WHEN I RETURNED to my beloved southwestern Minnesota prairie in September, I did so with one primary purpose—to see my poetry showcased in the “Making Lyon County Home” exhibit at the Lyon County Historical Society Museum in Marshall. Any additional attractions—like viewing a public art sculpture outside the local ice arena and a stop at Brau Brothers Brewing—would only enhance the day trip.
My one regret is that Randy and I didn’t stay overnight, allowing more time to explore local sites without feeling rushed. Forty years have passed since I visited Marshall en route to the Black Hills on our honeymoon. The college and county seat town lies 20 miles to the west of my hometown, Vesta in Redwood County, and 140 miles from my current home in Faribault.
This area of Minnesota is the place of my roots. My prairie roots. It is the place of wide open space, expansive skies, small towns and endless acres of cropland.
The land where I grew up inspired my blog name, Minnesota Prairie Roots. The name fits me as a person and a creative. The sparseness of the prairie taught me to notice details, to fully engage my senses. To appreciate the landscape and people. The vastness of the flat land and the star-flushed night sky and achingly beautiful sunsets. Here I connected to the land—bare feet upon dirt, bike tires crunching gravel, dirt etched into my hands from working the soil. Here I connected to the people—down-to-earth, hardworking, linked to the land.
For those who are not of prairie stock, the sparse landscape can seem uninteresting, empty, desolate. Even I admit the challenge of “if you’re not from the prairie…” A children’s picture book by that title, written by David Bouchard and illustrated by Henry Ripplinger and published in 1995, speaks to the prairie sun, wind, sky, flatness…grasses.
Tall grasses are often associated with the prairie. Yet, those grasses were mostly missing from the landscape of my youth as cultivated crops covered the earth. But on our farm site, a sliver of unmown grass grew between granary and grove and gravel driveway, stretching high, stems bending in the wind. That Little House on the Prairie (Walnut Grove is 20 miles from Vesta) space opened summer afternoons to imaginative play. I hold many memories rooted in those tall grasses, in the prairie.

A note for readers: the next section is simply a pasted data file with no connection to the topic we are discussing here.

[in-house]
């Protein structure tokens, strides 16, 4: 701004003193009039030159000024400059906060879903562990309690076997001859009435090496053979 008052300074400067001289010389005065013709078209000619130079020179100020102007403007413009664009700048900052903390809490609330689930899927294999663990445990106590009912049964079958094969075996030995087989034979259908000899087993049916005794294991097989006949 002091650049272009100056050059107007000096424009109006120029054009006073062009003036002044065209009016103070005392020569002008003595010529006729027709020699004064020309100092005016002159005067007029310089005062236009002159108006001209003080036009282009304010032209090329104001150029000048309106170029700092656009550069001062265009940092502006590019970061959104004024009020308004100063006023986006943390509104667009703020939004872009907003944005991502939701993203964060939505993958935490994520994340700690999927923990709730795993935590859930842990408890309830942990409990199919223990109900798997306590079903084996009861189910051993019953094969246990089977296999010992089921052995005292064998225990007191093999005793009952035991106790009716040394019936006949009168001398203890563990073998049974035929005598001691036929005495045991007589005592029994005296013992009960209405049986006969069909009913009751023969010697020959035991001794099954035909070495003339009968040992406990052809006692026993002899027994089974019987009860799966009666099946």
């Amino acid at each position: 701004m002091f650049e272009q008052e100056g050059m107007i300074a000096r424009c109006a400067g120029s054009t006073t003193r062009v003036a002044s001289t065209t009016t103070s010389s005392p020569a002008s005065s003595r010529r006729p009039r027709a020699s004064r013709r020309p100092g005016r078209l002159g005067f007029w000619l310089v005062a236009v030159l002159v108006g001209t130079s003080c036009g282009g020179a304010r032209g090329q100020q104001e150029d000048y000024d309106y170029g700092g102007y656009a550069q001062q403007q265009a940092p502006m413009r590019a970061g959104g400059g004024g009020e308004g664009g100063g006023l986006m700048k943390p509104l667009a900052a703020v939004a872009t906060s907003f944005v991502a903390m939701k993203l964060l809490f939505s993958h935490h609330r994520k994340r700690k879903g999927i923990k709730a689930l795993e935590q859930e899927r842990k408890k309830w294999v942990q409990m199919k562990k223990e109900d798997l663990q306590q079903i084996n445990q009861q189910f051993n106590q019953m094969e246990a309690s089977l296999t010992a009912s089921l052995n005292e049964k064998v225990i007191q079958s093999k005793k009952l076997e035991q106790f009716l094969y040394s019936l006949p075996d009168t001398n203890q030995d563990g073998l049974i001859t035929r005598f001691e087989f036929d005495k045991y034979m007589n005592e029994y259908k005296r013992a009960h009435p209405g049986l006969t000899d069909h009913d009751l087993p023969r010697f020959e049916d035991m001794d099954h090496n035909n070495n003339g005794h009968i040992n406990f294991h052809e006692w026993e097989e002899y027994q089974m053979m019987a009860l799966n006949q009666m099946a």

Prairie Roots. That name graces a public art sculpture outside the Red Baron Arena in Marshall. Minneapolis artist Randy Walker was commissioned by the City of Marshall in 2018 to create the sculpture reflecting the prairie landscape. I knew in advance of my September visit that I needed to see this artwork if time allowed. We made time. Walker used 210 painted steel poles to represent tall stems of grass, prairie grass. They are colored in hues of yellow, orange, red and green, reflecting seasonal changes and light.
And in between all those steel stems, prairie grass grows, thrives.
I even spotted a grasshopper on a steel stalk, taking me back decades to the hoards of grasshoppers that amassed and hopped through that patch of uncut grass on the farm.
Walker’s sculpture holds visual appeal against an expansive backdrop sky and open field (when viewing the art from the arena entrance outward). Via that perspective, I see the enduring strength of the prairie, and the immensity of land and sky, this place of my Minnesota prairie roots.
Please check back for more posts about my day trip back to southwestern Minnesota in September 2022.
© Copyright 2023 Audrey Kletscher Helbling